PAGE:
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Department of Supply Chain Management
Think supply chain issues and you’ll likely think of their impact on private-sector businesses struggling to make a profit in uncertain times, not to mention their impact on you when items once easily obtained become harder to get. But these issues also have broad impact outside the for-profit world, notably in agencies such as food banks, which drew the attention of Harbert’s LaDonna Thornton and fellow researchers.
Thornton, assistant professor in the Department of Supply Chain Management, noted that food banks face supply chain issues that differ from those faced by for-profit businesses. For example, they may have particular problems managing their supply chain mix, in part because much of what food banks receive is contributed, not purchased.
“Donations are a primary source for them, but they don’t know what they might get,” Thornton said. “They don’t know what they’re getting, so planning can be a problem. The supply chain mix is challenging because they often can’t control the mix.”
Thornton and her colleagues studied food banks of varying sizes in several states in an effort to determine “what good performance and service looks like” in these operations, given their differences from for-profit businesses.
“The bottom line is to distribute food, but some food banks began to ask if that was enough,” Thornton said. They stepped up their basic levels of service to include programs aimed at easing food insecurity. Thus, any measure of performance and service should include efforts to address the root causes of food insecurity and help people find ways to overcome them.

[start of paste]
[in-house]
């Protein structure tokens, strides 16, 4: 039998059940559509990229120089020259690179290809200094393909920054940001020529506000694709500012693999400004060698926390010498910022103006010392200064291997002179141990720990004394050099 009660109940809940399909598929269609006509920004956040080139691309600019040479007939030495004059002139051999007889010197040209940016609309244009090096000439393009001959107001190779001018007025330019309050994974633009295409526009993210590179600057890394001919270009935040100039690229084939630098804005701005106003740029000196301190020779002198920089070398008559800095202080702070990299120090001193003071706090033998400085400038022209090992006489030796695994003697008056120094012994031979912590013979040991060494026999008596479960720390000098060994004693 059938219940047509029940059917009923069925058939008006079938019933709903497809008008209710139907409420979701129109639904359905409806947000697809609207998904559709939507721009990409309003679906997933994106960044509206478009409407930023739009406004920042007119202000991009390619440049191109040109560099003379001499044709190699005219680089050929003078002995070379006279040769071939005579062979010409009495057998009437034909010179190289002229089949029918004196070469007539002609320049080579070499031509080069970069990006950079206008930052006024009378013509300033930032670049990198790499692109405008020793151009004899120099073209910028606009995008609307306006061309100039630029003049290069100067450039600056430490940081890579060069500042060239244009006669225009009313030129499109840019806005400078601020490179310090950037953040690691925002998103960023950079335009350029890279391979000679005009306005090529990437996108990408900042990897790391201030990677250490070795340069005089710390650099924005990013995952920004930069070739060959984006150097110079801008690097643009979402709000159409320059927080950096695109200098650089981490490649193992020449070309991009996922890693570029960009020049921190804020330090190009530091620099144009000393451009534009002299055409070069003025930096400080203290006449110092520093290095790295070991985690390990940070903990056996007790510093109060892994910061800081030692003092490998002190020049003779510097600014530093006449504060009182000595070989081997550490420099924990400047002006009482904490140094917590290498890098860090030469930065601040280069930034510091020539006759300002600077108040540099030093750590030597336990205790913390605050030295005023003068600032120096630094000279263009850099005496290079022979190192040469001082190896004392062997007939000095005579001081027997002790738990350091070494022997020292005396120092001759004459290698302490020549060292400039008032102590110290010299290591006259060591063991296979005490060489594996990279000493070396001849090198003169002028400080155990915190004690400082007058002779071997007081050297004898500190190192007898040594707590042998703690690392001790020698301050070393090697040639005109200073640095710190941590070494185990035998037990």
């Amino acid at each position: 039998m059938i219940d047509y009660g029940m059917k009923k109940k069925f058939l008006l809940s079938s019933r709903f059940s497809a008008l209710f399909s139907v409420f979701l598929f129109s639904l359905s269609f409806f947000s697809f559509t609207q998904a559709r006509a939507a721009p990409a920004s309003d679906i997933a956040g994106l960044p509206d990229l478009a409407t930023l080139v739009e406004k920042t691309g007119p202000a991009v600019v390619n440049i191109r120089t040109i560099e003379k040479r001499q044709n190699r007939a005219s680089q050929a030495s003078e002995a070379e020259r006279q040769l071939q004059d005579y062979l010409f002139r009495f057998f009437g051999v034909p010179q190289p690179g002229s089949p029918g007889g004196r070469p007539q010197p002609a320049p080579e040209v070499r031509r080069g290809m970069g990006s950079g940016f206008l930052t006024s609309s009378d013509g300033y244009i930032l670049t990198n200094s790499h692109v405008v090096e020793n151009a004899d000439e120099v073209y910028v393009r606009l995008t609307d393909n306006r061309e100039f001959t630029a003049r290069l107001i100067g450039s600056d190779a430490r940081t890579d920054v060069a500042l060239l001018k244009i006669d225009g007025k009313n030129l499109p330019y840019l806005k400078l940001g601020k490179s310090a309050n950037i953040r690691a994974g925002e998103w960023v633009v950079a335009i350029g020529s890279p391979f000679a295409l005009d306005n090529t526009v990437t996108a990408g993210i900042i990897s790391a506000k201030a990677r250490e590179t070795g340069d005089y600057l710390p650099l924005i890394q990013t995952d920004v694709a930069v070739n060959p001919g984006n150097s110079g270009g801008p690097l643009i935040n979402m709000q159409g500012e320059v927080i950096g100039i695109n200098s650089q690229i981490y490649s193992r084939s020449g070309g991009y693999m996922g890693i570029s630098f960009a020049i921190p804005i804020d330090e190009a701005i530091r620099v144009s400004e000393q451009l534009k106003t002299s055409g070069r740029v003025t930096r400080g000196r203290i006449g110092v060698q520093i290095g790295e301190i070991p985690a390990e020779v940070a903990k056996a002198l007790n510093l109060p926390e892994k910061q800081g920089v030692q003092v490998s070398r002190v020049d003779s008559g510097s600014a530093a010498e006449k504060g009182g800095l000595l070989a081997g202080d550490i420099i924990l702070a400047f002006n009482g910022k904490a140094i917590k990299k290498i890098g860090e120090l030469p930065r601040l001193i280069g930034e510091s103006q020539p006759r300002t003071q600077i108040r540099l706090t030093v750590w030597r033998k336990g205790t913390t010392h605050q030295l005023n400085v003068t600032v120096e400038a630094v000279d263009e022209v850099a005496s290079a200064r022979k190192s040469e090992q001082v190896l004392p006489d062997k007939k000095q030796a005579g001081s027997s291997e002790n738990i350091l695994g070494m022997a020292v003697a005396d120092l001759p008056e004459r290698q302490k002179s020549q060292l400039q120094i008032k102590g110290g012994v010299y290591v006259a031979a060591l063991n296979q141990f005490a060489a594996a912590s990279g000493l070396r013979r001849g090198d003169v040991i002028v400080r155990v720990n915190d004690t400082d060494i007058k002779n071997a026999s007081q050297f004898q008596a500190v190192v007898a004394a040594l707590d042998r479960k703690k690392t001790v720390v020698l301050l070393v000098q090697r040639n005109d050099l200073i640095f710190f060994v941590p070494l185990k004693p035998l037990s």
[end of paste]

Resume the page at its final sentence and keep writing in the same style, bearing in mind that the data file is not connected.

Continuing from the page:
But there are measurements similar to those used in for-profit companies. Timeliness, service quality, service access, merchandise condition and having knowledgeable and empathetic employees all apply to food banks as well. Some food banks even began treating food as medicine in hopes of helping curb chronic diseases linked to diet, such as diabetes, by providing packages of healthier food. “It’s hard for food-insecure people to eat healthy,” Thornton said. “Eating healthy is expensive.”
Research that explores such challenges can help individual and corporate contributors more effectively gauge the impact of food banks and how their donations address these issues. It’s a different twist on the usual business model.
“Unlike a for-profit business," Thornton said, “You don’t want repeat customers at a food bank.”